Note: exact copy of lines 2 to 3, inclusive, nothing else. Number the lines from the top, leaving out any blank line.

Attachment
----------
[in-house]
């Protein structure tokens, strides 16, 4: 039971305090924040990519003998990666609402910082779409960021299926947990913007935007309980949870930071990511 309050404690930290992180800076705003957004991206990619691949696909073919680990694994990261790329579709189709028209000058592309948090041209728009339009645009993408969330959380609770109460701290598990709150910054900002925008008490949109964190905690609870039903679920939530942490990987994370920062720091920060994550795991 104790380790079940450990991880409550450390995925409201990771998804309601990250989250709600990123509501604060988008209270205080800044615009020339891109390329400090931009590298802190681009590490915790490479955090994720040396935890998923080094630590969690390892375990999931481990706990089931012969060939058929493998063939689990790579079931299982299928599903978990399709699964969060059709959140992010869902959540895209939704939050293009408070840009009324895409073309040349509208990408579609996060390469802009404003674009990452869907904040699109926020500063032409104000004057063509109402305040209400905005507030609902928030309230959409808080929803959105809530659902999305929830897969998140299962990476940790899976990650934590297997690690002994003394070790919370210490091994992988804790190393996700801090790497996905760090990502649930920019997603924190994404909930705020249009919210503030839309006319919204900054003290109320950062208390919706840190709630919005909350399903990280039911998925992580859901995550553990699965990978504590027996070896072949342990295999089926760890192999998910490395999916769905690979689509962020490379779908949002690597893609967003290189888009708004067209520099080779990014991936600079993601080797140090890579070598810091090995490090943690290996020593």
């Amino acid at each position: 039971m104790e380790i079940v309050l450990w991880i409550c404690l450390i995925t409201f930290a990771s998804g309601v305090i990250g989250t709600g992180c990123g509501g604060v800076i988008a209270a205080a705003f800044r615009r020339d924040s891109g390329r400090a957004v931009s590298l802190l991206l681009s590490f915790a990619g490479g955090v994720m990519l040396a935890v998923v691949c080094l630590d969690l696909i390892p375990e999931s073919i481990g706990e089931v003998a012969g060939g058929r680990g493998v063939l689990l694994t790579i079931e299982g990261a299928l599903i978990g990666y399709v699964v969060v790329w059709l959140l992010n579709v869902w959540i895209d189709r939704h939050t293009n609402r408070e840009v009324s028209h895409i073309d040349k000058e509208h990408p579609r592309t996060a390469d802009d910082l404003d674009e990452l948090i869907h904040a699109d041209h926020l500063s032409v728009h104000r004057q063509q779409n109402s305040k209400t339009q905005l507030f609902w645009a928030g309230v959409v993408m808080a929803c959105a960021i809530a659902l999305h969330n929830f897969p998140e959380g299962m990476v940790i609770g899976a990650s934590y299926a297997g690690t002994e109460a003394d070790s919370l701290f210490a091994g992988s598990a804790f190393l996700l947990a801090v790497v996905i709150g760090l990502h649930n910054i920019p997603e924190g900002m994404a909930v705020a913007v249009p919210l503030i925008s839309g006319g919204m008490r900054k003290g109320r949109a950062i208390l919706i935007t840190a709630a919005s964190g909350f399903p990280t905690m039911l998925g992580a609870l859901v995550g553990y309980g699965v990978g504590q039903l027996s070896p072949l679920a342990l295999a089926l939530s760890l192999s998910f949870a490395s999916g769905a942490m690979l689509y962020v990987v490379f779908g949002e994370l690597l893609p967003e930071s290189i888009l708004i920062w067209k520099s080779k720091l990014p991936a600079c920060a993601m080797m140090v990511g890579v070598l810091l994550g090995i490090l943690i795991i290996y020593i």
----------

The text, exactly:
């Protein structure tokens, strides 16, 4: 039971305090924040990519003998990666609402910082779409960021299926947990913007935007309980949870930071990511 309050404690930290992180800076705003957004991206990619691949696909073919680990694994990261790329579709189709028209000058592309948090041209728009339009645009993408969330959380609770109460701290598990709150910054900002925008008490949109964190905690609870039903679920939530942490990987994370920062720091920060994550795991 104790380790079940450990991880409550450390995925409201990771998804309601990250989250709600990123509501604060988008209270205080800044615009020339891109390329400090931009590298802190681009590490915790490479955090994720040396935890998923080094630590969690390892375990999931481990706990089931012969060939058929493998063939689990790579079931299982299928599903978990399709699964969060059709959140992010869902959540895209939704939050293009408070840009009324895409073309040349509208990408579609996060390469802009404003674009990452869907904040699109926020500063032409104000004057063509109402305040209400905005507030609902928030309230959409808080929803959105809530659902999305929830897969998140299962990476940790899976990650934590297997690690002994003394070790919370210490091994992988804790190393996700801090790497996905760090990502649930920019997603924190994404909930705020249009919210503030839309006319919204900054003290109320950062208390919706840190709630919005909350399903990280039911998925992580859901995550553990699965990978504590027996070896072949342990295999089926760890192999998910490395999916769905690979689509962020490379779908949002690597893609967003290189888009708004067209520099080779990014991936600079993601080797140090890579070598810091090995490090943690290996020593």
């Amino acid at each position: 039971m104790e380790i079940v309050l450990w991880i409550c404690l450390i995925t409201f930290a990771s998804g309601v305090i990250g989250t709600g992180c990123g509501g604060v800076i988008a209270a205080a705003f800044r615009r020339d924040s891109g390329r400090a957004v931009s590298l802190l991206l681009s590490f915790a990619g490479g955090v994720m990519l040396a935890v998923v691949c080094l630590d969690l696909i390892p375990e999931s073919i481990g706990e089931v003998a012969g060939g058929r680990g493998v063939l689990l694994t790579i079931e299982g990261a299928l599903i978990g990666y399709v699964v969060v790329w059709l959140l992010n579709v869902w959540i895209d189709r939704h939050t293009n609402r408070e840009v009324s028209h895409i073309d040349k000058e509208h990408p579609r592309t996060a390469d802009d910082l404003d674009e990452l948090i869907h904040a699109d041209h926020l500063s032409v728009h104000r004057q063509q779409n109402s305040k209400t339009q905005l507030f609902w645009a928030g309230v959409v993408m808080a929803c959105a960021i809530a659902l999305h969330n929830f897969p998140e959380g299962m990476v940790i609770g899976a990650s934590y299926a297997g690690t002994e109460a003394d070790s919370l701290f210490a091994g992988s598990a804790f190393l996700l947990a801090v790497v996905i709150g760090l990502h649930n910054i920019p997603e924190g900002m994404a909930v705020a913007v249009p919210l503030i925008s839309g006319g919204m008490r900054k003290g109320r949109a950062i208390l919706i935007t840190a709630a919005s964190g909350f399903p990280t905690m039911l998925g992580a609870l859901v995550g553990y309980g699965v990978g504590q039903l027996s070896p072949l679920a342990l295999a089926l939530s760890l192999s998910f949870a490395s999916g769905a942490m690979l689509y962020v990987v490379f779908g949002e994370l690597l893609p967003e930071s290189i888009l708004i920062w067209k520099s080779k720091l990014p991936a600079c920060a993601m080797m140090v990511g890579v070598l810091l994550g090995i490090l943690i795991i290996y020593i």